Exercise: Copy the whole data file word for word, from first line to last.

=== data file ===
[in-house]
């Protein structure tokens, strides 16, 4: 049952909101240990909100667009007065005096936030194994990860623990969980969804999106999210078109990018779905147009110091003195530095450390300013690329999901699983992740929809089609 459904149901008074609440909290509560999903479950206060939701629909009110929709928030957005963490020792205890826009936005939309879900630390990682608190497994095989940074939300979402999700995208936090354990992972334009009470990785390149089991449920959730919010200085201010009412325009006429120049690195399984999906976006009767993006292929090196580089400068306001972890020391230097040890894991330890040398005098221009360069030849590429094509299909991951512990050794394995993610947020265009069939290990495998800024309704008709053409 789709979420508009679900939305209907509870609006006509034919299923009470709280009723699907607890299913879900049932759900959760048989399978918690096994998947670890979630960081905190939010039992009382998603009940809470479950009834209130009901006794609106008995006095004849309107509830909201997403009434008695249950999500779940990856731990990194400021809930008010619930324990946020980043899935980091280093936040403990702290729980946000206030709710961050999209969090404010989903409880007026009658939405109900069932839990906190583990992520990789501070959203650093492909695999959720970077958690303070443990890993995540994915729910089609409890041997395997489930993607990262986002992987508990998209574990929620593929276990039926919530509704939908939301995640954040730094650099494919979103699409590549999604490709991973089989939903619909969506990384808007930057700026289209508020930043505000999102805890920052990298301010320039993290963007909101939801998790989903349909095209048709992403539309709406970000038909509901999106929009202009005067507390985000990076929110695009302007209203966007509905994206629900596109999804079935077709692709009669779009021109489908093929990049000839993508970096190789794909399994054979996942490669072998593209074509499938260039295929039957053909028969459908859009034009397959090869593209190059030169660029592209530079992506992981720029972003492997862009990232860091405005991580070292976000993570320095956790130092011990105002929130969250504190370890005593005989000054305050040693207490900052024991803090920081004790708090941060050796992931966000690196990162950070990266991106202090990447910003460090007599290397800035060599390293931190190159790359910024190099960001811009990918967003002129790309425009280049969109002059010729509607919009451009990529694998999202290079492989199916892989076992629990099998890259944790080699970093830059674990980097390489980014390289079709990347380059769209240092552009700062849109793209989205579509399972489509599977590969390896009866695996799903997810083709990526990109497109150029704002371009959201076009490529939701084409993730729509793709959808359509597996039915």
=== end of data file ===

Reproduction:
[in-house]
């Protein structure tokens, strides 16, 4: 049952909101240990909100667009007065005096936030194994990860623990969980969804999106999210078109990018779905147009110091003195530095450390300013690329999901699983992740929809089609 459904149901008074609440909290509560999903479950206060939701629909009110929709928030957005963490020792205890826009936005939309879900630390990682608190497994095989940074939300979402999700995208936090354990992972334009009470990785390149089991449920959730919010200085201010009412325009006429120049690195399984999906976006009767993006292929090196580089400068306001972890020391230097040890894991330890040398005098221009360069030849590429094509299909991951512990050794394995993610947020265009069939290990495998800024309704008709053409 789709979420508009679900939305209907509870609006006509034919299923009470709280009723699907607890299913879900049932759900959760048989399978918690096994998947670890979630960081905190939010039992009382998603009940809470479950009834209130009901006794609106008995006095004849309107509830909201997403009434008695249950999500779940990856731990990194400021809930008010619930324990946020980043899935980091280093936040403990702290729980946000206030709710961050999209969090404010989903409880007026009658939405109900069932839990906190583990992520990789501070959203650093492909695999959720970077958690303070443990890993995540994915729910089609409890041997395997489930993607990262986002992987508990998209574990929620593929276990039926919530509704939908939301995640954040730094650099494919979103699409590549999604490709991973089989939903619909969506990384808007930057700026289209508020930043505000999102805890920052990298301010320039993290963007909101939801998790989903349909095209048709992403539309709406970000038909509901999106929009202009005067507390985000990076929110695009302007209203966007509905994206629900596109999804079935077709692709009669779009021109489908093929990049000839993508970096190789794909399994054979996942490669072998593209074509499938260039295929039957053909028969459908859009034009397959090869593209190059030169660029592209530079992506992981720029972003492997862009990232860091405005991580070292976000993570320095956790130092011990105002929130969250504190370890005593005989000054305050040693207490900052024991803090920081004790708090941060050796992931966000690196990162950070990266991106202090990447910003460090007599290397800035060599390293931190190159790359910024190099960001811009990918967003002129790309425009280049969109002059010729509607919009451009990529694998999202290079492989199916892989076992629990099998890259944790080699970093830059674990980097390489980014390289079709990347380059769209240092552009700062849109793209989205579509399972489509599977590969390896009866695996799903997810083709990526990109497109150029704002371009959201076009490529939701084409993730729509793709959808359509597996039915």